For PCN's received through the post [ANPR camera capture]
please answer the following questions.
1 Date of the infringement 10/07/2019
2 Date on the NTK [this must have been received within 14 days from the 'offence' date] 12/07/19
3 Date received 13/07/19
4 Does the NTK mention schedule 4 of The Protections of Freedoms Act 2012? [Y/N?/ Yes
5 Is there any photographic evidence of the event? yes
6 Have you appealed? [Y/N?] post up your appeal] yes
Have you had a response? [Y/N?] post it up yes
7 Who is the parking company? Civil enforcement
8. Where exactly [carpark name and town] 10B QUEENS ROAD, CONSETT, DH8 0BH
For either option, does it say which appeals body they operate under. Yes
This is what I sent to CE appeal in my own words
Reason For Appeal:
Firstly I had an appointment at that time with the dentist. My last visit 2 years ago the car park was free and was not aware of the new parking system.
The sign at the front is very obscure especially turning right into the car park. Where I did park, the sign opposite was turned 90 degrees making it hard to see.
The door at the surgery was wedged open when I entered not realizing there was a sign relating to the new system
. I cannot remember if there was any signs inside the surgery but once in I always pick up a magazine to read until the dentist is ready to see me.
My statement and evidence to POPLA. in response to CE evidence highlighting main arguments.
Par 18 . The image submitted from the Appellant of a sign slightly turned is still readable and is not obscured...…..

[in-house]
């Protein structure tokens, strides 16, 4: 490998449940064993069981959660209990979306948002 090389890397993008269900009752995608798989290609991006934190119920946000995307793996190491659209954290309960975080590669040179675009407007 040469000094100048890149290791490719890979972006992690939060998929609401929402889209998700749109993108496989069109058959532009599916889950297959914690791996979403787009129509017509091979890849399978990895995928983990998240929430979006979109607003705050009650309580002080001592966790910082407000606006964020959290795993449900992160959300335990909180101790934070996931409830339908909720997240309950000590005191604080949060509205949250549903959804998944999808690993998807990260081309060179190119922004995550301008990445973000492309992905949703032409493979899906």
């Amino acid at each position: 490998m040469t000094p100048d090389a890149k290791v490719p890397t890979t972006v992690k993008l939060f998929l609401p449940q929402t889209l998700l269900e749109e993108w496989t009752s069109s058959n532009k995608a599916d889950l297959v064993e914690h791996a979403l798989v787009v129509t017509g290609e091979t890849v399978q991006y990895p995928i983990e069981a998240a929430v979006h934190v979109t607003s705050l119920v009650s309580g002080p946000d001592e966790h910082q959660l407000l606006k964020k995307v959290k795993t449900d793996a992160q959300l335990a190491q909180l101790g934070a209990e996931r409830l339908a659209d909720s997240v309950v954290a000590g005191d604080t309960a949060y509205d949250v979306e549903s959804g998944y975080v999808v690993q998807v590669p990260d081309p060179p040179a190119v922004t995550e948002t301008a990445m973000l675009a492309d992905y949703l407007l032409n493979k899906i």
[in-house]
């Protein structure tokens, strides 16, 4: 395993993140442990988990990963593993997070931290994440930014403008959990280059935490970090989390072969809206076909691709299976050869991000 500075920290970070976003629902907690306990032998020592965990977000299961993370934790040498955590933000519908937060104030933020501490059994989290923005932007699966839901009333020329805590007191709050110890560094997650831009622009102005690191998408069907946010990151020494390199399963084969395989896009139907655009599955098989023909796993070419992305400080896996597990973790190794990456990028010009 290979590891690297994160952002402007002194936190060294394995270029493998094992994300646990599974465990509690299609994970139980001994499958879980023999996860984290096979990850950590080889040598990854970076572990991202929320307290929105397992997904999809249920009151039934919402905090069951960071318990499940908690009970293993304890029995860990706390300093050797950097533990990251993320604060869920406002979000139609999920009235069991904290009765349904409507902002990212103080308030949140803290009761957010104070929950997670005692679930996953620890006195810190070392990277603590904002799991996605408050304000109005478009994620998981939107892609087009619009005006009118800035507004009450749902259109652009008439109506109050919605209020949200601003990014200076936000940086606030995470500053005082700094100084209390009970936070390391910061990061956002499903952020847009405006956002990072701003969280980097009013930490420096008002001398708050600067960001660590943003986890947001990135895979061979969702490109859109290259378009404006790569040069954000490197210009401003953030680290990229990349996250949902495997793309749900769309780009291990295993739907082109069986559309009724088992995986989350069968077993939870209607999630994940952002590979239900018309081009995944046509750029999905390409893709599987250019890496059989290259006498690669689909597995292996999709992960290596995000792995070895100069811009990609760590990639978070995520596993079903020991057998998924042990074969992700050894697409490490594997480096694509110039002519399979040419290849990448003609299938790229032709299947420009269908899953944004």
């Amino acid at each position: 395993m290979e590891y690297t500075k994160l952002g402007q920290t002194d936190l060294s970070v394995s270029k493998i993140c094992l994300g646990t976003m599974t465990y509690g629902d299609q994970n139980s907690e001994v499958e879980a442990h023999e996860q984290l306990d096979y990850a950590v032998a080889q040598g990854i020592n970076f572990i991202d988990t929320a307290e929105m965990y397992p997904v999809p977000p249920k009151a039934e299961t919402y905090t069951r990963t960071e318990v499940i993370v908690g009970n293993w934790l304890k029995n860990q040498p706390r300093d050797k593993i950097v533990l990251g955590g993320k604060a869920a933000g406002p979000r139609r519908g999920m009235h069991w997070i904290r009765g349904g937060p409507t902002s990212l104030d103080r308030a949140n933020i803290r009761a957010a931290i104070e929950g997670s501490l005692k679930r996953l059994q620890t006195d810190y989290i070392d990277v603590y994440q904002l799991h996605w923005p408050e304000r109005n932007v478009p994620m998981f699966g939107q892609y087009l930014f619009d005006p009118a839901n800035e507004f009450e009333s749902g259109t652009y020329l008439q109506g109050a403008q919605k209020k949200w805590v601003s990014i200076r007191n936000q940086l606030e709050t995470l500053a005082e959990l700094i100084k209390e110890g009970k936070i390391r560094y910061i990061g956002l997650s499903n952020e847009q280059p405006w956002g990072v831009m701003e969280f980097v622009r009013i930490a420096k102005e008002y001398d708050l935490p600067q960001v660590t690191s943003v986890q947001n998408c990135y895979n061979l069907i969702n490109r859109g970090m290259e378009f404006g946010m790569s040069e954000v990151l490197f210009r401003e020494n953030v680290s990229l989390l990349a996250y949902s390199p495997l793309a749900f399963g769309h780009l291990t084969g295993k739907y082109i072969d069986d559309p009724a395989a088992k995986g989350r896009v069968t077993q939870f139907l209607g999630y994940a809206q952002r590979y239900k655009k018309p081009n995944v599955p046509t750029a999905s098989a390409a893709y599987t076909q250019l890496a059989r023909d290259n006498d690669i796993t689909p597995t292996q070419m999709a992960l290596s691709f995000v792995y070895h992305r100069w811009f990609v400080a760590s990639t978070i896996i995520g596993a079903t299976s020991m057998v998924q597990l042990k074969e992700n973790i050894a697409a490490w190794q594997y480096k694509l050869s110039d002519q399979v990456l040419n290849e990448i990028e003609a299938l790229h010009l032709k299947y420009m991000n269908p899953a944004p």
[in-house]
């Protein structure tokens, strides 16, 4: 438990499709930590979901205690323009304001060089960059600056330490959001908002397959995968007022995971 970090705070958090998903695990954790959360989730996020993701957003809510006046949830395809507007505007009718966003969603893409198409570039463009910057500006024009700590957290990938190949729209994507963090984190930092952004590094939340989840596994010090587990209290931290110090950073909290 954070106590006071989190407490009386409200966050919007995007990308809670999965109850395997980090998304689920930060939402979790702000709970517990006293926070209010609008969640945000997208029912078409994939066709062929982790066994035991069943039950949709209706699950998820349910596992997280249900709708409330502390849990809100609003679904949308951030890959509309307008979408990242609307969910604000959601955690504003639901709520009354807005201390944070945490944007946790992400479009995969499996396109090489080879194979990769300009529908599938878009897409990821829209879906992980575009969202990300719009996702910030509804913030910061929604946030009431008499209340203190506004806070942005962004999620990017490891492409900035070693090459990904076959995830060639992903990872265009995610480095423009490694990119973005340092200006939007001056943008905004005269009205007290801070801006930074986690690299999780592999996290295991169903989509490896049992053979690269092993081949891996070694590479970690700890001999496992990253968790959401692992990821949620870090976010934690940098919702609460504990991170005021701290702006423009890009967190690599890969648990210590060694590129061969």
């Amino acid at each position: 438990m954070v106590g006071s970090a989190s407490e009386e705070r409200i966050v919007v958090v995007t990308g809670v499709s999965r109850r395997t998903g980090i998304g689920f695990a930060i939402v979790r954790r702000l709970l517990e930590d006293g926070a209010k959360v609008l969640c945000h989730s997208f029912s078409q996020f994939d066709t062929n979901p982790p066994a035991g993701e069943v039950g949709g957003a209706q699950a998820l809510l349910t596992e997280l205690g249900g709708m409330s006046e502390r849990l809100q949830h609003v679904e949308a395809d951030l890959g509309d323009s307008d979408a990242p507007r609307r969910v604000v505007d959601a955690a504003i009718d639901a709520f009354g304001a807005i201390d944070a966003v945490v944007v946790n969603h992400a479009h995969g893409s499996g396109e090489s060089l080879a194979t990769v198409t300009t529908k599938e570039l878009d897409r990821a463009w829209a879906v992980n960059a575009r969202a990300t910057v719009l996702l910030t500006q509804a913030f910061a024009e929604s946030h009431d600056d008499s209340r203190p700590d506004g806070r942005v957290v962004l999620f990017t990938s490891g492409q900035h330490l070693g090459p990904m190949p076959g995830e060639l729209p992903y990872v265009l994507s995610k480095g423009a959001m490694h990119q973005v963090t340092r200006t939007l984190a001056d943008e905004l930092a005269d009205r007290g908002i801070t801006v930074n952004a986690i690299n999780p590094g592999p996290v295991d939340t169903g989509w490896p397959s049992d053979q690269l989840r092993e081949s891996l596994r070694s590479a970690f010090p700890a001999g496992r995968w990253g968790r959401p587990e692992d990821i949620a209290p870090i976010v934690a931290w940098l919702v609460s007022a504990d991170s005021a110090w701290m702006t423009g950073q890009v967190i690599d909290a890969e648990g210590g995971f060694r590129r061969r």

Not from where I was parked. A photo from the bay shows a pole with the sign facing away.
Par 18 . Furthermore, it highlights that the Appellant was aware of the signage on the site and failed to comply with the terms and conditions regardless.......
I treat this paragraph with contempt. There is nothing to "highlight" here as I maintain I did not see any signage;
Regardless ? I could have legally parked right outside the Surgery as there were spaces at the time but having "regard" for disabled and elderly, parked further away having to cross a busy road to the Surgery.
Par 20....,. Furthermore, the Appellant failed to utilise the operator’s helpline phone number,,, (displayed at the bottom of signage) to report the occurrence, or to request advice on what further action could be taken....
How could I have done this ? I only realized there were signs there when the PCN arrived.
I stand by statements and maintain that I did not see any signage entering or leaving the car park. The main sign at the entrance is too small and easily missed when you have to turn right though busy traffic and once through carefully avoid pedestrians, some walking their dogs. The main sign is blank at the back. When you leave the car park I would have noticed the private parking rules if the writing was on both sides. Roadworks signs close to the parking sign at the time did not help either. [see photo]
CE evidence is flawed, illegal and contemptuous. Photos submitted are from months ago, Today I have driven into the car park and noticed the same signs turned 90 degrees including the one opposite my bay. CE have done nothing to rectify this disregarding my evidence and the maintenance of the car park.
Showing number plates is a total disregard to patients privacy and I object to these photos being allowed as evidence on the grounds that they may be illegal.